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Can the Supreme Court duck the central issue in the Hobby Lobby case?

By Phil Lawler ( bio - articles - email ) | Mar 28, 2014

In the the Hobby Lobby case, a key question facing the Supreme Court is whether a corporate enterprise qualifies for the same religious-freedom protections as an individual. At first glance that seems a very simple question. It is a long-established principle of Anglo-American law, set forth clearly in Blackstone’s Commentaries even before the American Revolution, that for legal purposes, a corporation is a person.

For purposes of affirmative-action programs, the US government recognizes certain corporations as “minority” contractors, because the companies are controlled by members of racial minority groups. It doesn’t matter that some employees may be WASP males; the corporation, as a legal person, qualifies for the minority preference. So it’s difficult to see why others corporations—in this case, Hobby Lobby and Conestoga—should not be recognized as Christian “persons,” qualifying for protection.

During the Supreme Court hearing on the Hobby Lobby case, an alert Wall Street Journal reporter noticed that Chief Justice John Roberts spied one way in which the Court might resolve the Hobby Lobby case without entirely gutting the contraceptive mandate in the Obamacare program. The Court could rule that “S corporations”—generally small corporations, which pass their taxable income directly along to shareholders, rather than paying corporate income taxes—qualified for religious-freedom protection, while larger corporations do not. But such a ruling would be a step away from the general principle that every corporation is a legal person. By taking that step, and setting a new precedent, I suspect that the Court would be creating havoc in other fields of corporate law.

In another revealing exchange during the oral arguments, Justice Elena Kagan tried out the argument that Hobby Lobby was not unduly burdened by the contraceptive mandate, because the company could simply stop providing any health-care insurance for employees, and pay the $2,000-per-worker penalty for failure to comply with the Obamacare rule.

That’s an interesting argument. Justice Kagan thereby suggests that the best way to justify the Obamacare law might be to frustrate its purpose; the law is set up to ensure that all workers have health insurance, and yet she proposes that the company could stop providing health insurance. Aside from its byzantine complexity, there are two problems with that logic.

First, the $2,000-per-employee penalty is most assuredly burdensome. For Hobby Lobby, that penalty would amount to $26 million. Kagan suggests that the company could simply pony up that money and move on, saving all the money that it might have spent on employees’ health insurance. It doesn’t work that way. Employees of Hobby Lobby, suddenly deprived of an important job benefit, would certainly demand much higher wages. To satisfy them—just to avoid slashing their real income—the corporation would be obliged to raise their wages by an amount equivalent to the cost of the health-care policies they would buy. So the real burden for the company would be, roughly speaking, the current cost of health-care insurance plus $26 million. By any reasonable standard, that’s a substantial burden.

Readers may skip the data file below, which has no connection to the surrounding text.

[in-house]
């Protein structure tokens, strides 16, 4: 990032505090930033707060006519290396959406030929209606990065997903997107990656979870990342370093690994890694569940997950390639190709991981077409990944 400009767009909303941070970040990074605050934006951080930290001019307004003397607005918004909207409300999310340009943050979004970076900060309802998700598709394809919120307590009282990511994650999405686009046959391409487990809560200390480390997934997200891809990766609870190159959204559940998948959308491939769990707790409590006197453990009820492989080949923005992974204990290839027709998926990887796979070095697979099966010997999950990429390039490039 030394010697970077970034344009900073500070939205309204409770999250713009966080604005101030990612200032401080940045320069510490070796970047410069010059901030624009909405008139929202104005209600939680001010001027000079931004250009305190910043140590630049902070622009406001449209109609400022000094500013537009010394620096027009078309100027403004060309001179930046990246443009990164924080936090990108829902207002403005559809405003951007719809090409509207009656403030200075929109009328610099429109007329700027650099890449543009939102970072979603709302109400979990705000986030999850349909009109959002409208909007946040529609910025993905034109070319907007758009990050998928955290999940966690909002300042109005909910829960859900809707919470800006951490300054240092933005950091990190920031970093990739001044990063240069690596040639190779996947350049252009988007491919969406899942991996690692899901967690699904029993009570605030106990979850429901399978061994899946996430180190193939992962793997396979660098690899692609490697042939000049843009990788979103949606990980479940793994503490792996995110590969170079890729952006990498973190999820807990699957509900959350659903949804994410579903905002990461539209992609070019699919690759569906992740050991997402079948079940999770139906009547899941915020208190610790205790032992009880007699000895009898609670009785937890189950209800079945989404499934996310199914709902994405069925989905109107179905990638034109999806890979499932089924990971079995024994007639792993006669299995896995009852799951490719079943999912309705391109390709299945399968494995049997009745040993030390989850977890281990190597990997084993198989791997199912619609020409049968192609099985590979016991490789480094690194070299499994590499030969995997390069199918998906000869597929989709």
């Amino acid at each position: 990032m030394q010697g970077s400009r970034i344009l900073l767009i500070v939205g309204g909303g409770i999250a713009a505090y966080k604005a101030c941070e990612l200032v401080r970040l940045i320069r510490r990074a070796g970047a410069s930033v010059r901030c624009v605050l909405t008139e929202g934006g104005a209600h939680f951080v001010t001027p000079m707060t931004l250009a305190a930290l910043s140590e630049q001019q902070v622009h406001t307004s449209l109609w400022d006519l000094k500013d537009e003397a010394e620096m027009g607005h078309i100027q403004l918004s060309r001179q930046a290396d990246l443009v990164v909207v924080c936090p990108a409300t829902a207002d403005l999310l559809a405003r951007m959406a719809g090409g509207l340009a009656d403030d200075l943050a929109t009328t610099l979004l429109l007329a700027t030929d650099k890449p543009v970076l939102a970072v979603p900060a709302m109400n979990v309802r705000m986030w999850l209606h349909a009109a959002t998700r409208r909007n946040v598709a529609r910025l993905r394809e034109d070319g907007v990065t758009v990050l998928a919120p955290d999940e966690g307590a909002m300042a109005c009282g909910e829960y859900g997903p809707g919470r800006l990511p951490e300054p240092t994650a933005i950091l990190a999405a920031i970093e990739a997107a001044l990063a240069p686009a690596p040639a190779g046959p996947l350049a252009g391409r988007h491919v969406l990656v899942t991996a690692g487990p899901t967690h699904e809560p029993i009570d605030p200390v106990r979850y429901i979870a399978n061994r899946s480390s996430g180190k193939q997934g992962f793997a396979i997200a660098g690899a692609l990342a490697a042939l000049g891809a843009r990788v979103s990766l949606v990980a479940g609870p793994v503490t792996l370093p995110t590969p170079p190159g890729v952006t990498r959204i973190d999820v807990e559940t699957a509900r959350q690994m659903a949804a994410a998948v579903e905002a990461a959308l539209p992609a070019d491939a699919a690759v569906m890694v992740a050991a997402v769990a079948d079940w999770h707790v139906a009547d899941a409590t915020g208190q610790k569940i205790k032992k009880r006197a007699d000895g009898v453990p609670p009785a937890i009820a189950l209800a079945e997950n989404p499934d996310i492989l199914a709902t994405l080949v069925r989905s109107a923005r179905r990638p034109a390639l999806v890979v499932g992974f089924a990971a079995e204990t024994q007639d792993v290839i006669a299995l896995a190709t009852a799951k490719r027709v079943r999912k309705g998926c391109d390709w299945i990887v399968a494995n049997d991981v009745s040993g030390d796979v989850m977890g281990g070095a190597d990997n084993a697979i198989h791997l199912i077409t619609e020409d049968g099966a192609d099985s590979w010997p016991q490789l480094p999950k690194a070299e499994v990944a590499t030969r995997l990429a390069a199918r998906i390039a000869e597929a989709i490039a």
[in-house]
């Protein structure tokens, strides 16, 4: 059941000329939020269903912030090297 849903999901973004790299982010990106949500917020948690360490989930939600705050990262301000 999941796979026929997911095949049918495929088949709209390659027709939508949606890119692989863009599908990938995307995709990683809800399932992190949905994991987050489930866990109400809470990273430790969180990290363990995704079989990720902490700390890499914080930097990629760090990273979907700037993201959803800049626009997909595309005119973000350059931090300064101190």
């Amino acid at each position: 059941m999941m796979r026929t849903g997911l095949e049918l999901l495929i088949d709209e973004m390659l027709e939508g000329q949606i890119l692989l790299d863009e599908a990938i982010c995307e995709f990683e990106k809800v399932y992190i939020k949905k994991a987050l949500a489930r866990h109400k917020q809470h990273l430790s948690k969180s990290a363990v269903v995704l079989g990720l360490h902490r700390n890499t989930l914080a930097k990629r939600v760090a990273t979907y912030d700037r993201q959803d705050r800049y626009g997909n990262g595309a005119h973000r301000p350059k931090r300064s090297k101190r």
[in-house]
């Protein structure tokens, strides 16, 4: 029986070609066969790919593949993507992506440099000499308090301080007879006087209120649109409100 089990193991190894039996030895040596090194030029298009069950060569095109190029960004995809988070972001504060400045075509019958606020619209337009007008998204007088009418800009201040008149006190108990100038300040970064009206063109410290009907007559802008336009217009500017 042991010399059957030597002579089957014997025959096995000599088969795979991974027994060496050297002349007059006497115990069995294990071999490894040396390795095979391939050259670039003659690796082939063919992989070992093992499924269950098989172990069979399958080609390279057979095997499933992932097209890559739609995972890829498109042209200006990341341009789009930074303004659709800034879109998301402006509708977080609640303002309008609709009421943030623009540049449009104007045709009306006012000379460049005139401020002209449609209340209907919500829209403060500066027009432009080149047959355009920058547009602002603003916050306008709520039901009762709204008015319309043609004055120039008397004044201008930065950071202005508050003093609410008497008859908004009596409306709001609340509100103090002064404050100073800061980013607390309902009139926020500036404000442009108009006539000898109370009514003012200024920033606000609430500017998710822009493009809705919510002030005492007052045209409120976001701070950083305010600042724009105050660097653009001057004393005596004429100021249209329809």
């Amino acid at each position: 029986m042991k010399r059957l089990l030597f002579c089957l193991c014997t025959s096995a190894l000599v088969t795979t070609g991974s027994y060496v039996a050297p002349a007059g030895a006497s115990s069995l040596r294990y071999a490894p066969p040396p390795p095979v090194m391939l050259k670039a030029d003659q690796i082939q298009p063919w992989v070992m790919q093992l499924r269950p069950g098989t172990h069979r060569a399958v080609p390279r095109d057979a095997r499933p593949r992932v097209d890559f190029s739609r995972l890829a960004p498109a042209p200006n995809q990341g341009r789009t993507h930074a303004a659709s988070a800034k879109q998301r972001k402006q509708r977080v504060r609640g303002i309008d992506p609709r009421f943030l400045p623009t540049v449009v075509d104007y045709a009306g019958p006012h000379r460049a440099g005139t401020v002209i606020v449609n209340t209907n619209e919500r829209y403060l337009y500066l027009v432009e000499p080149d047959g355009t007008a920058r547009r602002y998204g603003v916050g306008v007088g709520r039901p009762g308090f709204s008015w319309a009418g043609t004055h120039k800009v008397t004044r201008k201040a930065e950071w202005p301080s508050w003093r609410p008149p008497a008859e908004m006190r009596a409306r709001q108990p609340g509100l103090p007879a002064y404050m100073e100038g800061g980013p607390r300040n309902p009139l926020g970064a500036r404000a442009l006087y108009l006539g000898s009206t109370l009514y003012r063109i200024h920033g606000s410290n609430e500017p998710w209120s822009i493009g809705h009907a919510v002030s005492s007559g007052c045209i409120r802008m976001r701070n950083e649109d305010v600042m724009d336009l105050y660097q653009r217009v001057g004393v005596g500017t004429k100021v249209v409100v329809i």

Yet even that’s not the whole story. As Francis Beckwith points out in a perceptive commentary, the corporate executives of Hobby Lobby see it as a moral obligation to provide their employees with decent health-care coverage. So by suggesting that they should drop the coverage and pay the penalty, Justice Kagan is saying that they should avoid one moral wrong by committing another. As Beckwith states the dilemma:

Either they must acquiesce to the HHS mandate and materially cooperate with the termination of nascent human life, and thus violate their conscience and what they believe is a clear command of God (Psalm 127:3), or they must cease offering health benefits to their employees, and thus violate their conscience and what they believe is a clear command of God.

As things stand, the Hobby Lobby executives cannot escape the moral dilemma without some help from the Supreme Court. A ruling that ducks the central issue will leave the legitimate complaints of Christian employers unresolved.

Phil Lawler has been a Catholic journalist for more than 30 years. He has edited several Catholic magazines and written eight books. Founder of Catholic World News, he is the news director and lead analyst at See full bio.

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Show 3 Comments? (Hidden)Hide Comments
  • Posted by: garedawg - Mar. 29, 2014 12:24 PM ET USA

    Perhaps I'm a slap-happy armchair dreamer, but why does health insurance need to be coupled with the place of employment? Couldn't the employers just pay more and let the employees decide how to spend their money?

  • Posted by: - Mar. 29, 2014 8:19 AM ET USA

    Phil, Phil, Phil, say it ain't so, Phil! What in the world are you doing, trying to hold the supremes to a logical standard? Ain't you learnt yerself yet that they are a metalogical collection of supreme stinkers? Mohammed said that 2 out of 3 judges will shake hands with their papa lucifer. He was close, but off a mite, as this bunch has shown us it's going to be 5 out of 9.

  • Posted by: John J Plick - Mar. 29, 2014 12:30 AM ET USA

    I wish people would stop beating around the bush. The foundational issue here is "the right to 'free-sex' and arbitrary sexual behavior." Everything else is merely a matter of avoiding consequences.